Women, Armies, and Warfare in Early Modern Europe examines the important roles of women who campaigned with armies from 1500 to 1815. This included those notable female individuals who assumed male identities to serve in the ranks, but far more numerous and essential were the formidable women who, as women, marched in the train of armies. While some worked as full-time or part-time prostitutes, they more generally performed a variety of necessary gendered tasks, including laundering, sewing, cooking, and nursing. Early modern armies were always accompanied by women and regarded them as essential to the well-being of the troops. Lynn argues that, before 1650, women were also fundamental to armies because they were integral to the pillage economy that maintained troops in the field.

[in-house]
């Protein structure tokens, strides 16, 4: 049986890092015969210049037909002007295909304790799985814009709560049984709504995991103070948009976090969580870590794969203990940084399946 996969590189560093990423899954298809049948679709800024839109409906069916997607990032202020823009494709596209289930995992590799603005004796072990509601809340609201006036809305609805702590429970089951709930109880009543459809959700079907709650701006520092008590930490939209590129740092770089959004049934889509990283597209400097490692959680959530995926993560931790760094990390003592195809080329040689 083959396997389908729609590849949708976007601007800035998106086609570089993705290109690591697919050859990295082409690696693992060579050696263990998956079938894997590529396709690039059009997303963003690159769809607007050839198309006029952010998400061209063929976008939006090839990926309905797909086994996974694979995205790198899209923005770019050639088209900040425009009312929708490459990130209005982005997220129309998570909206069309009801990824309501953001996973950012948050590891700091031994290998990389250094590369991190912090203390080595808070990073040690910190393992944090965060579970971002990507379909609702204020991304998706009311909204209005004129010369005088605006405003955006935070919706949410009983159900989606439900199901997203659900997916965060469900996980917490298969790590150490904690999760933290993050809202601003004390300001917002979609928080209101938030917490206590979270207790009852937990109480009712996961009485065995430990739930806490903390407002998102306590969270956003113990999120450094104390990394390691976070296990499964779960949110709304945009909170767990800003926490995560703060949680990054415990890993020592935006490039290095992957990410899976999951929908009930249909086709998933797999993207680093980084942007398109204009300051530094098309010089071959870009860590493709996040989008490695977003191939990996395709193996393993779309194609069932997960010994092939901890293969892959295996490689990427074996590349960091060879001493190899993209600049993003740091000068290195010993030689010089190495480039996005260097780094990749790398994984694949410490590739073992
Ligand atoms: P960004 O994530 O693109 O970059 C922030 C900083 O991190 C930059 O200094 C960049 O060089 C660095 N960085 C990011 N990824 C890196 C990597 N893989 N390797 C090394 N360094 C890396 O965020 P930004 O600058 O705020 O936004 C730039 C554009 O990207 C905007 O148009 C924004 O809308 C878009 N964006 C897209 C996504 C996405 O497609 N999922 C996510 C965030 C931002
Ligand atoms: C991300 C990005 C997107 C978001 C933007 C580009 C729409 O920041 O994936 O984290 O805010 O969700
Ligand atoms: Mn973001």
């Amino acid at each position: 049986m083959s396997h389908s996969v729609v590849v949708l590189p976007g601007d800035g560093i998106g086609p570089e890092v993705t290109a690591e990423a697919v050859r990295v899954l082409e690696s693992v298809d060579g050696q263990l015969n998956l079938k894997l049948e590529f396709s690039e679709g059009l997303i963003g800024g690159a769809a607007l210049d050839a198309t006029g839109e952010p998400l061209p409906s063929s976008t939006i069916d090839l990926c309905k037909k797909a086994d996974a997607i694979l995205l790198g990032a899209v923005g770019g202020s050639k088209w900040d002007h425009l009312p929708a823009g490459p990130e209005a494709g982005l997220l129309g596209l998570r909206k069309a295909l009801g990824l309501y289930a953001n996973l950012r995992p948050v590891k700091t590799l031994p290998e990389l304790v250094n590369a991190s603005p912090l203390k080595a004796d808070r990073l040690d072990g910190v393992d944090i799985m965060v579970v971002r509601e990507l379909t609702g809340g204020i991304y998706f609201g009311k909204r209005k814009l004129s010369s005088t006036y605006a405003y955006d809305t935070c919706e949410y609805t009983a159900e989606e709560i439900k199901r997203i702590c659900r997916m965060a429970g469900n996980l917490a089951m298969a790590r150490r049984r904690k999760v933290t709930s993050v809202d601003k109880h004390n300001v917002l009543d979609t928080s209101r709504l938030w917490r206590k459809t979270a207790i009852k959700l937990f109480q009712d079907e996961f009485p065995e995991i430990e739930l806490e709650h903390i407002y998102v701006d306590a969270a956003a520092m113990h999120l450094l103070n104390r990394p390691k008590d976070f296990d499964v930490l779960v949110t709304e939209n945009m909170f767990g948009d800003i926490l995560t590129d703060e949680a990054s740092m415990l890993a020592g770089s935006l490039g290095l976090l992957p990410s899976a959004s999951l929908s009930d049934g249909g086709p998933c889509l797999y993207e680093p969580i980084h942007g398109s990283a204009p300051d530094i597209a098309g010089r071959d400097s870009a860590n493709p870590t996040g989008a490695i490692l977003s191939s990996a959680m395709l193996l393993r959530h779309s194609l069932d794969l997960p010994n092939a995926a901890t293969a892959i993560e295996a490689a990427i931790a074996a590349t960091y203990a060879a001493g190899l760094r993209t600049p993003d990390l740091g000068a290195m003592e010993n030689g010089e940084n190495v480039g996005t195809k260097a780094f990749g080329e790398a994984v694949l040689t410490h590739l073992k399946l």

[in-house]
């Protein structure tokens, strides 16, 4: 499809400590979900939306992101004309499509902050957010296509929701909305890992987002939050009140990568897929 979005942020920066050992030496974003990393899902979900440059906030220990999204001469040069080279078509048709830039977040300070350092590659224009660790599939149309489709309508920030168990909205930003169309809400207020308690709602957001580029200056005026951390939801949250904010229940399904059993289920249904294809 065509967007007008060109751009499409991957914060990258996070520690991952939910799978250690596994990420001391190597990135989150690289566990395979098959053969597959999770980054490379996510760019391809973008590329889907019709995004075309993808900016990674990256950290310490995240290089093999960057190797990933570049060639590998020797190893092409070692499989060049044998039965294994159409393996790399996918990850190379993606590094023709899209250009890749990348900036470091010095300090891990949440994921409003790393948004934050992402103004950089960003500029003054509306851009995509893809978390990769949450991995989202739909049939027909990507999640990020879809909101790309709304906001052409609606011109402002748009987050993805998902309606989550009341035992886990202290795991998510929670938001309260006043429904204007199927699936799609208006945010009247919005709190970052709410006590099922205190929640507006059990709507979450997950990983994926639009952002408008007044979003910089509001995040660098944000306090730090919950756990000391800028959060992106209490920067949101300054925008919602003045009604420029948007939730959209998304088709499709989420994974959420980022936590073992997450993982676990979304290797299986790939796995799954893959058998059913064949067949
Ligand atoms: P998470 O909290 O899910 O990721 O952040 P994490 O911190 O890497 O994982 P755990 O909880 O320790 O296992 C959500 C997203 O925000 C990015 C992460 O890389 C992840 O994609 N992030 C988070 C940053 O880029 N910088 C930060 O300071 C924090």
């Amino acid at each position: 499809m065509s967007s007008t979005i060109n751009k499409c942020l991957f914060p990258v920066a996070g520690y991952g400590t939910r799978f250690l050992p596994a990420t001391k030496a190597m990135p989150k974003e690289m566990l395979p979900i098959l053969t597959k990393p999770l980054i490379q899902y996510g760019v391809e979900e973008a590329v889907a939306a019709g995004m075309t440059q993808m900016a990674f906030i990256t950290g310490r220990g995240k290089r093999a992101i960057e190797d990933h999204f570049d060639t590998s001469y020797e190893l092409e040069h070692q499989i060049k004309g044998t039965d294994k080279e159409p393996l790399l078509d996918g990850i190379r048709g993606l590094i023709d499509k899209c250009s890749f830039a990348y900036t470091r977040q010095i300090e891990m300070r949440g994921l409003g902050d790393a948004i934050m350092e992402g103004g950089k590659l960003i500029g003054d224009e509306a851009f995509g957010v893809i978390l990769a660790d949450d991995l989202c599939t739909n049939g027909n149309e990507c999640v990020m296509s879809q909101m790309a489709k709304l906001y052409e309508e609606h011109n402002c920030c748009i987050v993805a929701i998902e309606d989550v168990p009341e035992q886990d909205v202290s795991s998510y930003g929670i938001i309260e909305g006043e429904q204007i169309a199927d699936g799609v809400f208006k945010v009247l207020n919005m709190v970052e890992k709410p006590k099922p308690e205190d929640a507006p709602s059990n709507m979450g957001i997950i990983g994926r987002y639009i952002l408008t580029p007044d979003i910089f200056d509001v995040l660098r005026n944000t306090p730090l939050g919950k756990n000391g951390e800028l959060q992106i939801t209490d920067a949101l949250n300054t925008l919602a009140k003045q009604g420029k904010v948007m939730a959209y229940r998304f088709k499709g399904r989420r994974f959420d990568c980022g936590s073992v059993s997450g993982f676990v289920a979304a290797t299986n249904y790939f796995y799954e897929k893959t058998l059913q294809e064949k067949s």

|Original language||English (US)|
|Publisher||Cambridge University Press|
|Number of pages||252|
|ISBN (Print)||9780521722377, 9780521897655|
|State||Published - Sep 2008|